Nautilus, Trygve Wakenshaw, Shelley Theatre, 15th October
Trygve Wakenshaw is all arms and legs as he bursts onto the stage with a wildly silly disco dance, high fiving a few random members of the audience as he begins. His slightly-too-small clothes exaggerate his large frame to comic effect, as this one man surreal sketch show brings us the zany zoo of animals and people that form his world.
One by one we are introduced to characters that crop up later in the performance. We first meet the chicken as it nervously prepares to cross a busy road. By the end of the show, it has become a well- loved character who has married a man (with no objections from the congregation! ) and it has demonstrated culinary skills with its own eggs.
Animals are played with meticulous detail, including a cat whose renditions of songs from musicals are interrupted by furballs. There’s a sedated velociraptor in a domestic setting, and a cow asserting the right to her own udder: “Moo means moo !”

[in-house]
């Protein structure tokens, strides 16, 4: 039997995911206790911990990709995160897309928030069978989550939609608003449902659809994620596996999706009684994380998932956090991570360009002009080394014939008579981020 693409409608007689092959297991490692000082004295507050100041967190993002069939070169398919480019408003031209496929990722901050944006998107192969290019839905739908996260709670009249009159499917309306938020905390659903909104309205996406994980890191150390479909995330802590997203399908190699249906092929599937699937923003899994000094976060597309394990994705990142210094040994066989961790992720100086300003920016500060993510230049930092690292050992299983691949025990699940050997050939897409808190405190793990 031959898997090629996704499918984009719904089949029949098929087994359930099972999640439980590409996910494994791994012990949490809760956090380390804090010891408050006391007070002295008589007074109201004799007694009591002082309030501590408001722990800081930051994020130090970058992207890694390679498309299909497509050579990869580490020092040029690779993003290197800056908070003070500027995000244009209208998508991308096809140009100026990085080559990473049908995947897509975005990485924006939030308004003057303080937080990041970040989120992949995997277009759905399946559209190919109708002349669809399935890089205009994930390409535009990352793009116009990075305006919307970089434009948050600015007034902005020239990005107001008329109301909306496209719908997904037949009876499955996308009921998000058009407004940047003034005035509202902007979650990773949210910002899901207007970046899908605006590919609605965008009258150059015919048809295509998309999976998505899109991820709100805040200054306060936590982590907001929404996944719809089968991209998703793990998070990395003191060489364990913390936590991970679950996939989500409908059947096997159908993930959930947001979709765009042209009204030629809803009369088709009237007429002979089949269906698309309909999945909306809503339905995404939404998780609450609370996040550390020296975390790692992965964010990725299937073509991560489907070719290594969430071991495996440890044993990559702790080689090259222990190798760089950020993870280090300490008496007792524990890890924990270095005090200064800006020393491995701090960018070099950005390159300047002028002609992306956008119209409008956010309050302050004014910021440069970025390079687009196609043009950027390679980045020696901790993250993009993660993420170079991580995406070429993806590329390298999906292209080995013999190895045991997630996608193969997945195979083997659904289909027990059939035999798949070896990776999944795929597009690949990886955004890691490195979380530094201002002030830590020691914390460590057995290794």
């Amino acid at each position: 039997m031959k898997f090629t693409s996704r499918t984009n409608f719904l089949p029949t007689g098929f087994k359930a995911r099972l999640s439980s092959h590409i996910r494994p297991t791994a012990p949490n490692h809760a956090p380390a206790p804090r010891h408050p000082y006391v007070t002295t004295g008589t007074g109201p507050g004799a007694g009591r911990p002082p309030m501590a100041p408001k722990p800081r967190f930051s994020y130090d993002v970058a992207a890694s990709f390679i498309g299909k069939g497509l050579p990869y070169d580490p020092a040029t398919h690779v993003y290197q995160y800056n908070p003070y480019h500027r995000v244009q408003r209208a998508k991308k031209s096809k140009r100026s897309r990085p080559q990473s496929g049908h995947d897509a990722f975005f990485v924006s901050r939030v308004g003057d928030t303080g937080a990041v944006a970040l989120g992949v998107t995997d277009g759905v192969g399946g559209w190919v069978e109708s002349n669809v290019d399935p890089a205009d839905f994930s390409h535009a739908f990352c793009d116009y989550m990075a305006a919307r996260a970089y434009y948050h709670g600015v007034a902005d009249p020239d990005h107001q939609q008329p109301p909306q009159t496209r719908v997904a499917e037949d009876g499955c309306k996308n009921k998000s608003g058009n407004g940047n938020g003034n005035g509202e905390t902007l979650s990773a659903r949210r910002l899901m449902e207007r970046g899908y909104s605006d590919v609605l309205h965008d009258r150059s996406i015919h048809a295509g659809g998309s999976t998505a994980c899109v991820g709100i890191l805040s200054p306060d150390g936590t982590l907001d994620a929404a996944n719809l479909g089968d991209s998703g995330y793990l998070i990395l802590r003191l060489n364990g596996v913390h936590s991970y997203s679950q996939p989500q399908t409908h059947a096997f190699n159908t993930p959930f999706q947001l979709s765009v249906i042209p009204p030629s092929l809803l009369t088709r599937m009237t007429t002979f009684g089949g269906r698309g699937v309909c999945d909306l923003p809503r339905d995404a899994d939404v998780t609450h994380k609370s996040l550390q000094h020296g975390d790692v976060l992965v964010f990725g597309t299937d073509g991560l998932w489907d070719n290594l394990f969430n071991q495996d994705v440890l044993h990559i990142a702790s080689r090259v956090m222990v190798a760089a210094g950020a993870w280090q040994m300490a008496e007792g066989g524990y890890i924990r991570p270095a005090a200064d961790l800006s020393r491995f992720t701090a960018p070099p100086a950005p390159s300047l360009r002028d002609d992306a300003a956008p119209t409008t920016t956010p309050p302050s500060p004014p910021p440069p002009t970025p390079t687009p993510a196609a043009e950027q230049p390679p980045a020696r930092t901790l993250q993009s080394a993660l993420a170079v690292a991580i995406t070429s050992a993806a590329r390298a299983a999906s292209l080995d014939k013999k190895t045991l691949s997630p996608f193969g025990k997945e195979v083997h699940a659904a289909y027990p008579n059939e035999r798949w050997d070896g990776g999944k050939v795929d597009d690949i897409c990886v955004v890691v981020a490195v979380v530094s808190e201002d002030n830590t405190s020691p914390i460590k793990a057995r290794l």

Jesus makes a few appearances, as Wakenshaw skilfully balances the delicate material to stay on the side of good taste. One of the highlights is his miming to Carol King’s “You Make Me Feel Like a Natural Woman” using facial expressions and gestures to hilarious effect.
The show ends superbly with an extremely inept stripper who lacks the necessary skills in undressing, and appears to have a plethora of false body parts.
After the performance, Trygve explains how his show and characters have slowly evolved. “I just did stuff, and if people laughed I kept it in.” It’s not unusual for him to set up tour dates for a named show with nothing definite worked out. This approach clearly works, as the results appear to be finely choreographed sketches.
Nautilus is a comic triumph, and it has been my personal festival highlight. I would never have thought that an hour and ten minutes of comic mime could pass so quickly. Trygve Wakenshaw deserves to be a household name, and recognised by spellcheckers worldwide. He should be prescribed by the NHS for a wide range of ailments. All I can say is go and see this show, even if you hate the idea of comic mime.